How much will that meniscus repair cost? Bethlehem hospital posts a price list
St. Luke's University Health Network, headquartered in Bethlehem, Pa., has launched a rather unusual initiative: It's posting its retail prices for about 80 common outpatient medical procedures and tests online, listing everything from MRI's to meniscus repairs to endoscopies.
The way pricing works in health care can be fragmented and hard for patients to get in advance. It can vary by insurance contracts, which are often private. Doctors and hospitals may bill for their part of the service separately.
But St. Luke's vice president of finance, Francine Botek, says the prices it's disclosing online represent the whole package.
"That would be the surgeon to perform the procedure, the operating room procedure room time, any x-rays necessary during the procedure, any radiologist reading fees during the procedure, the anesthesiologist and any post op visit at the physician office," she said.
Under the new initiative, called St. Luke's Pricechecker, participating doctors agree to take a fee from the hospital network instead of issuing a separate bill. Many are already employed directly through St. Luke's, says Botek, making coordination easier.
The initiative, which only applies to St. Luke's facilities in Pennsylvania, is in large part a response to patients who are paying more out of pocket for their care. Many are asking about cost, says Botek. In addition, bills are often going unpaid or being sent to collections.
"It was our desire to be proactive, given the rise in higher deductible health plans," said Botek.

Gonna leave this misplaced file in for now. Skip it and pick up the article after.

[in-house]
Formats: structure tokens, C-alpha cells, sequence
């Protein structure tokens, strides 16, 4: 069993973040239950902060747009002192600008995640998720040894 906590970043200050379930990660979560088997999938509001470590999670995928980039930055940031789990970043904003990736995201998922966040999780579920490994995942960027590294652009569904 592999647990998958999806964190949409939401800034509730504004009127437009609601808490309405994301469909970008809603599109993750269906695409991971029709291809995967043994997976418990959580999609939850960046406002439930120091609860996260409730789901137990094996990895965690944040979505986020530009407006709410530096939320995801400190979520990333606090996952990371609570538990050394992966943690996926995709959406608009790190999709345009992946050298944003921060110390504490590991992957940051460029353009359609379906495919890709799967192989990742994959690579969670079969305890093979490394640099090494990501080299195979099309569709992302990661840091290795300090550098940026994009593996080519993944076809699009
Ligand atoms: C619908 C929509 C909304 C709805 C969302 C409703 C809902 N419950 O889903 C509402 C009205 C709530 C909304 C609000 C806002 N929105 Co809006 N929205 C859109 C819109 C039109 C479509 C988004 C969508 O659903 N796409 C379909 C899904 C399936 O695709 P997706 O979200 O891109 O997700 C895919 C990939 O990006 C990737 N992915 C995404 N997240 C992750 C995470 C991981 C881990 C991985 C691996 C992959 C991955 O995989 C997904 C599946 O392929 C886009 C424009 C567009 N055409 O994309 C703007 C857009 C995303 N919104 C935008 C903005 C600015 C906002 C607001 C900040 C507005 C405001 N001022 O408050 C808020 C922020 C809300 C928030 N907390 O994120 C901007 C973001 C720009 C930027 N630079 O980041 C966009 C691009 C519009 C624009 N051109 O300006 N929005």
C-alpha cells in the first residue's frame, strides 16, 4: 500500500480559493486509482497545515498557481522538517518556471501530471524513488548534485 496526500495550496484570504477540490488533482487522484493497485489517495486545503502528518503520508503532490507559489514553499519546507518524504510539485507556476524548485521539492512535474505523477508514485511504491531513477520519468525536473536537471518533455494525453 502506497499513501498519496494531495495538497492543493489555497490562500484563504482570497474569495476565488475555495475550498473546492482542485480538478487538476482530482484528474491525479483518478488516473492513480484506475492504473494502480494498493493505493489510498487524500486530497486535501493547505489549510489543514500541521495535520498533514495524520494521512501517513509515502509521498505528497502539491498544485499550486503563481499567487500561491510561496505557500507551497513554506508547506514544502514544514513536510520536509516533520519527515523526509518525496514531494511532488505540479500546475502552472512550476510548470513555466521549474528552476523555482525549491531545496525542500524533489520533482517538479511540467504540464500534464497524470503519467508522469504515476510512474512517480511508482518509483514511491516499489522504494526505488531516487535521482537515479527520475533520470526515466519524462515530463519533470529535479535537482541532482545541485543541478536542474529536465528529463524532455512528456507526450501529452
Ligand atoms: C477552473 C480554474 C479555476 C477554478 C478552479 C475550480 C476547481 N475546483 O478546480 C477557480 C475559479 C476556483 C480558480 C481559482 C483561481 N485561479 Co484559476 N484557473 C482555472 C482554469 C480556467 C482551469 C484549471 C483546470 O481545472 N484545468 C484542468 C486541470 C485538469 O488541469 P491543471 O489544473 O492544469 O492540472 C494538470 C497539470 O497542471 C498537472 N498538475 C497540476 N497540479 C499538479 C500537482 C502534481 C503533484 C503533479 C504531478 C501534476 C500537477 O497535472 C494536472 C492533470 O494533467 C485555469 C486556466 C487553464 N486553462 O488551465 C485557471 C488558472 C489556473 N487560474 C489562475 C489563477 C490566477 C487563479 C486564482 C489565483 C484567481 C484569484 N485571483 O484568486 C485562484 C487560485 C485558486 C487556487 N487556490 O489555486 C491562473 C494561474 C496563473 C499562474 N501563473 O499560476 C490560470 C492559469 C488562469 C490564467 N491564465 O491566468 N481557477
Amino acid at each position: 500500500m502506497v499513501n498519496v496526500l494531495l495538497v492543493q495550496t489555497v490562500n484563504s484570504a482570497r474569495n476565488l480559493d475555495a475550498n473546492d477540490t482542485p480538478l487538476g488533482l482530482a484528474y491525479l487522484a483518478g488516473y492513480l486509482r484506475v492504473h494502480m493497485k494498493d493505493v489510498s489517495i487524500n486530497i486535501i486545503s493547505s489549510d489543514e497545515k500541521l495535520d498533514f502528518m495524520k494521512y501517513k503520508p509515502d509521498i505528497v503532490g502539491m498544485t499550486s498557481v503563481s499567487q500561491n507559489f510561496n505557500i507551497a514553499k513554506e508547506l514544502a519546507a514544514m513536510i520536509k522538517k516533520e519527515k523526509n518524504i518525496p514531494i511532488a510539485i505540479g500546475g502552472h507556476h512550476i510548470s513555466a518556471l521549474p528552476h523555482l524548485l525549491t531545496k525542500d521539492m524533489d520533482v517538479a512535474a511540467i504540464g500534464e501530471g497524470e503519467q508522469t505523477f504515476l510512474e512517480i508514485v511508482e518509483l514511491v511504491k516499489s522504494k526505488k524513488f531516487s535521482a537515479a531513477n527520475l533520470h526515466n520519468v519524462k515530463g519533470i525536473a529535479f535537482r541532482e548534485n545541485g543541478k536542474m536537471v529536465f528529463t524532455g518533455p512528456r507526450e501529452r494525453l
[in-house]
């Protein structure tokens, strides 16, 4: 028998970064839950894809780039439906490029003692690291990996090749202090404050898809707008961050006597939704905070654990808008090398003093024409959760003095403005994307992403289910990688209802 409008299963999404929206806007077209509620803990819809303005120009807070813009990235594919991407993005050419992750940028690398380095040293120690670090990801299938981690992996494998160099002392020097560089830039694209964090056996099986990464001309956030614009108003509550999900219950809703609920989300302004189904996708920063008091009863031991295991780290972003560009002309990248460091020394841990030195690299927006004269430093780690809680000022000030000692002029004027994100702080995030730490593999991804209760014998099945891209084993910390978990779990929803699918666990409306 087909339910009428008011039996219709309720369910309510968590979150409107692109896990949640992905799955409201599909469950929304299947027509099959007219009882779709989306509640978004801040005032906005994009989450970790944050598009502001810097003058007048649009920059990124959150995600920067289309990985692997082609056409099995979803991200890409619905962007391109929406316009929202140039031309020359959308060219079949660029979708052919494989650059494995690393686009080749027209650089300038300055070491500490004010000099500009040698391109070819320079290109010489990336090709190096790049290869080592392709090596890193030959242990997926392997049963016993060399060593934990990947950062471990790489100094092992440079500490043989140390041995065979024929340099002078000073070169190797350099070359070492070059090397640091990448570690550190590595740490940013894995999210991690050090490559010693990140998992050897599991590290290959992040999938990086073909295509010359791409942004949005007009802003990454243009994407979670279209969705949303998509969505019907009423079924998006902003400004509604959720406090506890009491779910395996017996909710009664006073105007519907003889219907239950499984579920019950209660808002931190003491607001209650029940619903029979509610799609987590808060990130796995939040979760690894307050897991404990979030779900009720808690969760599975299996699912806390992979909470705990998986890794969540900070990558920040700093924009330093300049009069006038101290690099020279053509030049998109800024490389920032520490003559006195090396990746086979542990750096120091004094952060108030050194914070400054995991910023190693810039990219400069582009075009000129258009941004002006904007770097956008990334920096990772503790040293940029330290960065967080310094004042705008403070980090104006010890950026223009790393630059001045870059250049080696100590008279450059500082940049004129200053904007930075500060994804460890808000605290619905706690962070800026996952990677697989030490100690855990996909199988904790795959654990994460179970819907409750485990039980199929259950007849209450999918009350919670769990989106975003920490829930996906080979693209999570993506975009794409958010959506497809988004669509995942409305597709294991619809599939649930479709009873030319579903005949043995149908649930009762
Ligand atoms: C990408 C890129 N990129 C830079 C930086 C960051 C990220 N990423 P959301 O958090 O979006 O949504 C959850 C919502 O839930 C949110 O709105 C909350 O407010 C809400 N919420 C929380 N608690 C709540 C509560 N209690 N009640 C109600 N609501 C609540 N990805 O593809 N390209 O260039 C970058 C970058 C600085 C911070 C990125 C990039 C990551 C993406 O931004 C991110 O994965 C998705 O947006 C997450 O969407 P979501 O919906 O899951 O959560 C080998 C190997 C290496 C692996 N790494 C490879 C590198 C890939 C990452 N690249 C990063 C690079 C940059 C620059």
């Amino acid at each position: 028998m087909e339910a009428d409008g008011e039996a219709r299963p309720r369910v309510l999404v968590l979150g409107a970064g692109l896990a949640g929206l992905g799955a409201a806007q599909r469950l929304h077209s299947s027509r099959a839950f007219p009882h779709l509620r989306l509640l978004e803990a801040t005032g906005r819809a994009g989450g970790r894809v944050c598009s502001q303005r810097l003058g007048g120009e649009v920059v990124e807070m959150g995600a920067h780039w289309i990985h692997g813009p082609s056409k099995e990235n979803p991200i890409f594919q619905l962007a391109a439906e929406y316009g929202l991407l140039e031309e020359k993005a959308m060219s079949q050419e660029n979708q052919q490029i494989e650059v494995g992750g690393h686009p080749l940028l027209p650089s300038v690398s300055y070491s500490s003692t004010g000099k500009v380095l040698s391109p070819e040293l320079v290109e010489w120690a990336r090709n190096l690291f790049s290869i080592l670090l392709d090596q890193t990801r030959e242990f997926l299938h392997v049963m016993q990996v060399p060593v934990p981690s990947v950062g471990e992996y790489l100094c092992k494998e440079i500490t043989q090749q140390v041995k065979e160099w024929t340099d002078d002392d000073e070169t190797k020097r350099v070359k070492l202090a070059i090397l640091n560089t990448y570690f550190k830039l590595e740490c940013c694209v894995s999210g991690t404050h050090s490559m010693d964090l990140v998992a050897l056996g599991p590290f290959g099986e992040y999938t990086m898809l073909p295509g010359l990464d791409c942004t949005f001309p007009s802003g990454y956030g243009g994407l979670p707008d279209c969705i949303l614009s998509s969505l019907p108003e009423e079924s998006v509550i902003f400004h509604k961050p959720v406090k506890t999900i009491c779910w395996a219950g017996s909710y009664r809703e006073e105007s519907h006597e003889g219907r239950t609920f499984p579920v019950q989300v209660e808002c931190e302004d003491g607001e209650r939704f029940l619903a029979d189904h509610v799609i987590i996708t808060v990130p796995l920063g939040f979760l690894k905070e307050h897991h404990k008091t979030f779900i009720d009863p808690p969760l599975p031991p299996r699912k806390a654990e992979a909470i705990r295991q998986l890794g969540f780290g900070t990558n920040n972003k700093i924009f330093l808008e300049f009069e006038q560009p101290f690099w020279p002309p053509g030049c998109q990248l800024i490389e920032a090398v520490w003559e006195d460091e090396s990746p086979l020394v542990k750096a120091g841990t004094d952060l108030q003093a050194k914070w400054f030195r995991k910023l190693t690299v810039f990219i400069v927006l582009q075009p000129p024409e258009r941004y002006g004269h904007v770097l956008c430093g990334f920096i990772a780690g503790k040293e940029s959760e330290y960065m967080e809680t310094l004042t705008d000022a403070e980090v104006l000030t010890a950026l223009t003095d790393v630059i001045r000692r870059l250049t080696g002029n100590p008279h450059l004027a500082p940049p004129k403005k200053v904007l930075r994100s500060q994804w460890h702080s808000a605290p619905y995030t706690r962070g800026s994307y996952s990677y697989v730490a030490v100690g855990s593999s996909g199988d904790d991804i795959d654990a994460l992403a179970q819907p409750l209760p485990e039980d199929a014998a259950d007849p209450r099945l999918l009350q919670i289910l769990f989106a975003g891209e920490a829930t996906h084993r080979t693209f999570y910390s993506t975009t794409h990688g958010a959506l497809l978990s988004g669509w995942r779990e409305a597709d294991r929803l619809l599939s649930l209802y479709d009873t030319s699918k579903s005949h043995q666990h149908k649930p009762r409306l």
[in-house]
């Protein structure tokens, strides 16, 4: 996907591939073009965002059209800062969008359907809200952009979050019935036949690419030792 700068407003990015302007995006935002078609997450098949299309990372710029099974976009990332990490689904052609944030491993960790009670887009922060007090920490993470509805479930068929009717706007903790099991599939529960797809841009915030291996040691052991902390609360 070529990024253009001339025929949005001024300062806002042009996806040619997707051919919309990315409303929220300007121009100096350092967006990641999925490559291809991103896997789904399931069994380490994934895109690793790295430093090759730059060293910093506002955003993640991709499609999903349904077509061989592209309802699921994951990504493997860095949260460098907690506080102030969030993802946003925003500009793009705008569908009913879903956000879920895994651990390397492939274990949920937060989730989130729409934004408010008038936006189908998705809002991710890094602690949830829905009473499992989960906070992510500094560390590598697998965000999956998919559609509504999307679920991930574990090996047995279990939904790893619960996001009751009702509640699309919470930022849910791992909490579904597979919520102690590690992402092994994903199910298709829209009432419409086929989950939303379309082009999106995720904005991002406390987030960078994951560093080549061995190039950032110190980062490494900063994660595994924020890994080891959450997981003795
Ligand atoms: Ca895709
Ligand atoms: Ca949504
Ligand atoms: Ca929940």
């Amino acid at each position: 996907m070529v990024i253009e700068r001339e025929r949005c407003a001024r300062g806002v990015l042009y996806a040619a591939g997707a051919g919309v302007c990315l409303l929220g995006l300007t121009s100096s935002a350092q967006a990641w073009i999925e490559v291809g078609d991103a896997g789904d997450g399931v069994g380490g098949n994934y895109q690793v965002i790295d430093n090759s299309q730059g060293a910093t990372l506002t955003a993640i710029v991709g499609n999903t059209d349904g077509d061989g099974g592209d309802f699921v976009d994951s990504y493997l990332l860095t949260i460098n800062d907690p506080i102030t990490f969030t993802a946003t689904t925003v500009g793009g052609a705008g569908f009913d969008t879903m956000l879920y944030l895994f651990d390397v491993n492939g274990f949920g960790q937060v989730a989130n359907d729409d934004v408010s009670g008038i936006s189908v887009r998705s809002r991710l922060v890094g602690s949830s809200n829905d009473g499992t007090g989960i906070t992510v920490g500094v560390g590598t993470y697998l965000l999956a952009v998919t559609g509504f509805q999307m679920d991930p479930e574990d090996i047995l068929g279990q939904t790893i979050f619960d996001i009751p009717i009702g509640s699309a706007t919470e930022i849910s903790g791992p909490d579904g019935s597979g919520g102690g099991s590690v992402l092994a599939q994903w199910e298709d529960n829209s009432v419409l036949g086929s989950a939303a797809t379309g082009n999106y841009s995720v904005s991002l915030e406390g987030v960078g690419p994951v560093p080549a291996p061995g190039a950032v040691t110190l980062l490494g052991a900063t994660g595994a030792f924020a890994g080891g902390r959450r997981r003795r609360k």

Botek says prices are competitive, even a bargain, but to be eligible, patients have to pay for the procedure up front. The hospital still goes through a patient's insurance, so payments would apply to a patient's deductible. If the negotiated rate and what a patient would be responsible for is more than that posted retail price, then Botek says paying that retail price could be a good option. The hospital would write off the difference. If it turns out that the price is cheaper through a patient's insurance, the hospital would refund the difference to the patient.
Hospitals and others in the health industry have been putting a greater focus on patient financial needs in recent years. Some have been experimenting with different transparency tools, says Francois de Brantes, with the Health Care Incentives Improvement Institute. He wasn't familiar with St. Luke's initiative but thinks it stands out.
"I haven't seen hospitals be this aggressive in saying, 'Here's the package price. Here's what we're suggesting, so here are some ways of going in on a guaranteed price,'" he said.
While de Brantes likes the concept, he cautions "buyer beware": procedures often involve additional visits and care, which aren't included in the list price.
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